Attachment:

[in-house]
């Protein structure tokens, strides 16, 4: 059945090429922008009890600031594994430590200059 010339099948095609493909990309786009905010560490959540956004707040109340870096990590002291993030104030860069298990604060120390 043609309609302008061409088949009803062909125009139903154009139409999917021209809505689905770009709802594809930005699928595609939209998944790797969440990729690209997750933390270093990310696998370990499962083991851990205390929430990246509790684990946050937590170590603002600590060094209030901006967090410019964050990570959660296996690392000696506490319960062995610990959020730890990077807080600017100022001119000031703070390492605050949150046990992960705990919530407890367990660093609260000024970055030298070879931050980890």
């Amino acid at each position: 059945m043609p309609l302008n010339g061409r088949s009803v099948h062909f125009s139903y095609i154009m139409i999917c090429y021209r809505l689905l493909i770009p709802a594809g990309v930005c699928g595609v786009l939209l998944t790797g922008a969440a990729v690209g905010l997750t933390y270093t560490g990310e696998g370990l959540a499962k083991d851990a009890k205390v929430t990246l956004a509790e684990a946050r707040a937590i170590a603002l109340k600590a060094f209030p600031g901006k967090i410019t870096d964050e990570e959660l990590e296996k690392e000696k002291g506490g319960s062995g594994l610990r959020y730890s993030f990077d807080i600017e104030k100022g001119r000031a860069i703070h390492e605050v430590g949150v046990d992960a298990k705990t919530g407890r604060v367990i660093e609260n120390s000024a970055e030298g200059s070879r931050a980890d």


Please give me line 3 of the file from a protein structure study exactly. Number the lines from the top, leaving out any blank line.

């Amino acid at each position: 059945m043609p309609l302008n010339g061409r088949s009803v099948h062909f125009s139903y095609i154009m139409i999917c090429y021209r809505l689905l493909i770009p709802a594809g990309v930005c699928g595609v786009l939209l998944t790797g922008a969440a990729v690209g905010l997750t933390y270093t560490g990310e696998g370990l959540a499962k083991d851990a009890k205390v929430t990246l956004a509790e684990a946050r707040a937590i170590a603002l109340k600590a060094f209030p600031g901006k967090i410019t870096d964050e990570e959660l990590e296996k690392e000696k002291g506490g319960s062995g594994l610990r959020y730890s993030f990077d807080i600017e104030k100022g001119r000031a860069i703070h390492e605050v430590g949150v046990d992960a298990k705990t919530g407890r604060v367990i660093e609260n120390s000024a970055e030298g200059s070879r931050a980890d």